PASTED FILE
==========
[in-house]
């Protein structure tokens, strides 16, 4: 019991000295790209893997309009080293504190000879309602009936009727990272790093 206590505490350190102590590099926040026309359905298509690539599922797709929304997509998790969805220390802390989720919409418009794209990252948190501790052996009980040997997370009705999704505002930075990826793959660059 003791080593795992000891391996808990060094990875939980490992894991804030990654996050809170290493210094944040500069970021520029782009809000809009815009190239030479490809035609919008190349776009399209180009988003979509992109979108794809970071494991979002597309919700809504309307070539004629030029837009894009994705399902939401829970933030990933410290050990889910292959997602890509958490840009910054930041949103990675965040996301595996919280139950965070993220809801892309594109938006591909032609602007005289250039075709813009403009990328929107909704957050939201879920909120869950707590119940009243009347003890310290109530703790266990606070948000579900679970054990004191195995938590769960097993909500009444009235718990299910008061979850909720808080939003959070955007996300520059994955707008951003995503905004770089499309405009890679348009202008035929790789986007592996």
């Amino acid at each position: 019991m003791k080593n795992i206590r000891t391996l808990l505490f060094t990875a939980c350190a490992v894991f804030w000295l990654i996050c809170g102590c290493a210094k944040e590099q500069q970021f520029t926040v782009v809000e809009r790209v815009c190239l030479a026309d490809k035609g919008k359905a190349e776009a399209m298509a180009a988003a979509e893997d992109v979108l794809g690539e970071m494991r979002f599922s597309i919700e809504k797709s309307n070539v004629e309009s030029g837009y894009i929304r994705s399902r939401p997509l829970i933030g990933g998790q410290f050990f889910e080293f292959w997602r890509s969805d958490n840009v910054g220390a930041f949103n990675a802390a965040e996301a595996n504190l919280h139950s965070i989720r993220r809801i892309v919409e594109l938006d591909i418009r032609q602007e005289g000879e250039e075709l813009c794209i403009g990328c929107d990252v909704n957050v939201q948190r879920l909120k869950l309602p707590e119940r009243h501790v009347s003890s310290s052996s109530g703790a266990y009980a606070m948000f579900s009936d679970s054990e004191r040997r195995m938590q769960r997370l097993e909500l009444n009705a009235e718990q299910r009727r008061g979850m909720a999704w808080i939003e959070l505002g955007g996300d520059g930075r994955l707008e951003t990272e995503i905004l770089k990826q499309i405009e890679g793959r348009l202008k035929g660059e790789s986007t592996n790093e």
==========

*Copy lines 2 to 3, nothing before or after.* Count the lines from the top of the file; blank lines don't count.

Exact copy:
């Protein structure tokens, strides 16, 4: 019991000295790209893997309009080293504190000879309602009936009727990272790093 206590505490350190102590590099926040026309359905298509690539599922797709929304997509998790969805220390802390989720919409418009794209990252948190501790052996009980040997997370009705999704505002930075990826793959660059 003791080593795992000891391996808990060094990875939980490992894991804030990654996050809170290493210094944040500069970021520029782009809000809009815009190239030479490809035609919008190349776009399209180009988003979509992109979108794809970071494991979002597309919700809504309307070539004629030029837009894009994705399902939401829970933030990933410290050990889910292959997602890509958490840009910054930041949103990675965040996301595996919280139950965070993220809801892309594109938006591909032609602007005289250039075709813009403009990328929107909704957050939201879920909120869950707590119940009243009347003890310290109530703790266990606070948000579900679970054990004191195995938590769960097993909500009444009235718990299910008061979850909720808080939003959070955007996300520059994955707008951003995503905004770089499309405009890679348009202008035929790789986007592996």
């Amino acid at each position: 019991m003791k080593n795992i206590r000891t391996l808990l505490f060094t990875a939980c350190a490992v894991f804030w000295l990654i996050c809170g102590c290493a210094k944040e590099q500069q970021f520029t926040v782009v809000e809009r790209v815009c190239l030479a026309d490809k035609g919008k359905a190349e776009a399209m298509a180009a988003a979509e893997d992109v979108l794809g690539e970071m494991r979002f599922s597309i919700e809504k797709s309307n070539v004629e309009s030029g837009y894009i929304r994705s399902r939401p997509l829970i933030g990933g998790q410290f050990f889910e080293f292959w997602r890509s969805d958490n840009v910054g220390a930041f949103n990675a802390a965040e996301a595996n504190l919280h139950s965070i989720r993220r809801i892309v919409e594109l938006d591909i418009r032609q602007e005289g000879e250039e075709l813009c794209i403009g990328c929107d990252v909704n957050v939201q948190r879920l909120k869950l309602p707590e119940r009243h501790v009347s003890s310290s052996s109530g703790a266990y009980a606070m948000f579900s009936d679970s054990e004191r040997r195995m938590q769960r997370l097993e909500l009444n009705a009235e718990q299910r009727r008061g979850m909720a999704w808080i939003e959070l505002g955007g996300d520059g930075r994955l707008e951003t990272e995503i905004l770089k990826q499309i405009e890679g793959r348009l202008k035929g660059e790789s986007t592996n790093e």